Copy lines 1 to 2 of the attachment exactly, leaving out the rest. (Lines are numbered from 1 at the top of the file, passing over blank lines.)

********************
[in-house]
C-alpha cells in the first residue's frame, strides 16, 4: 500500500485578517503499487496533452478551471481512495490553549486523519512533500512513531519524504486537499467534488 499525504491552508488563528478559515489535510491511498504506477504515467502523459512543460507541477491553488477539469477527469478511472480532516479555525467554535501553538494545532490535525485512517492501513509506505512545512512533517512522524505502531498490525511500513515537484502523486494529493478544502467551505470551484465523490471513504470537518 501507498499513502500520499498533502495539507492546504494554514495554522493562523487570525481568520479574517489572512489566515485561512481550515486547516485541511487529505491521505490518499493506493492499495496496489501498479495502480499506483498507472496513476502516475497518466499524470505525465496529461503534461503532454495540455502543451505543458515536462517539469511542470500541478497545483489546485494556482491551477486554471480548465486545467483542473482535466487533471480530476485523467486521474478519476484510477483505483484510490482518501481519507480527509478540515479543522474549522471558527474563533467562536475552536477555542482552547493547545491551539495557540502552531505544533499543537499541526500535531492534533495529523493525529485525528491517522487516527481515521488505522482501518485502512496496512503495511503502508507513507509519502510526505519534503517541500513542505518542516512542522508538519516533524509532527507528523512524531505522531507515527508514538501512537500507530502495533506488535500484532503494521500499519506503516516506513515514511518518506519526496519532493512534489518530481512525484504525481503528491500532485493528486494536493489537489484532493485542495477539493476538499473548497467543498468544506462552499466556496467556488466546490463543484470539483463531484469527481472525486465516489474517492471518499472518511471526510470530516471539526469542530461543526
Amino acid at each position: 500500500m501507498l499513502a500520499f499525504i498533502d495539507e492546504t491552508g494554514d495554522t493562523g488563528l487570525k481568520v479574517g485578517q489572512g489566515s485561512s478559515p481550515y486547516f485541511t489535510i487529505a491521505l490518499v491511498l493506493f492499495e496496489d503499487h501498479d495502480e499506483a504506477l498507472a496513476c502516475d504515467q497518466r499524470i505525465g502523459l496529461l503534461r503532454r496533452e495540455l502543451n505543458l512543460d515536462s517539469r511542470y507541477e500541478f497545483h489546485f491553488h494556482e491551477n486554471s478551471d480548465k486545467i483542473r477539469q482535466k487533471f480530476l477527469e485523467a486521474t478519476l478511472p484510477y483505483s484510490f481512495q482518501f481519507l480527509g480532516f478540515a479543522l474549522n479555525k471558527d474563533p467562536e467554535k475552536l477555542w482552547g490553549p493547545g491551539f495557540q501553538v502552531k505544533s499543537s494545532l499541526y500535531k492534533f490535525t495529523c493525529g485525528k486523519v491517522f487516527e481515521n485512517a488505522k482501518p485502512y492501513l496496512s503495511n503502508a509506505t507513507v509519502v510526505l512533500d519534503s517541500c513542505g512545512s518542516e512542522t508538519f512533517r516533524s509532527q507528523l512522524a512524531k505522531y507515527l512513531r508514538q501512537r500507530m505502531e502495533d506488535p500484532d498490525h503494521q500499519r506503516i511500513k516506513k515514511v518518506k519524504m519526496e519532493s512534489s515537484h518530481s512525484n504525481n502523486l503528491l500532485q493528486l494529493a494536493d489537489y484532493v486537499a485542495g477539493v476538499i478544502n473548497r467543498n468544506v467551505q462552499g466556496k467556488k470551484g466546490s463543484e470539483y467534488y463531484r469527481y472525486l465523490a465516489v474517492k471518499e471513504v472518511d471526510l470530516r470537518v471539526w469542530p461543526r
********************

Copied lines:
[in-house]
C-alpha cells in the first residue's frame, strides 16, 4: 500500500485578517503499487496533452478551471481512495490553549486523519512533500512513531519524504486537499467534488 499525504491552508488563528478559515489535510491511498504506477504515467502523459512543460507541477491553488477539469477527469478511472480532516479555525467554535501553538494545532490535525485512517492501513509506505512545512512533517512522524505502531498490525511500513515537484502523486494529493478544502467551505470551484465523490471513504470537518 501507498499513502500520499498533502495539507492546504494554514495554522493562523487570525481568520479574517489572512489566515485561512481550515486547516485541511487529505491521505490518499493506493492499495496496489501498479495502480499506483498507472496513476502516475497518466499524470505525465496529461503534461503532454495540455502543451505543458515536462517539469511542470500541478497545483489546485494556482491551477486554471480548465486545467483542473482535466487533471480530476485523467486521474478519476484510477483505483484510490482518501481519507480527509478540515479543522474549522471558527474563533467562536475552536477555542482552547493547545491551539495557540502552531505544533499543537499541526500535531492534533495529523493525529485525528491517522487516527481515521488505522482501518485502512496496512503495511503502508507513507509519502510526505519534503517541500513542505518542516512542522508538519516533524509532527507528523512524531505522531507515527508514538501512537500507530502495533506488535500484532503494521500499519506503516516506513515514511518518506519526496519532493512534489518530481512525484504525481503528491500532485493528486494536493489537489484532493485542495477539493476538499473548497467543498468544506462552499466556496467556488466546490463543484470539483463531484469527481472525486465516489474517492471518499472518511471526510470530516471539526469542530461543526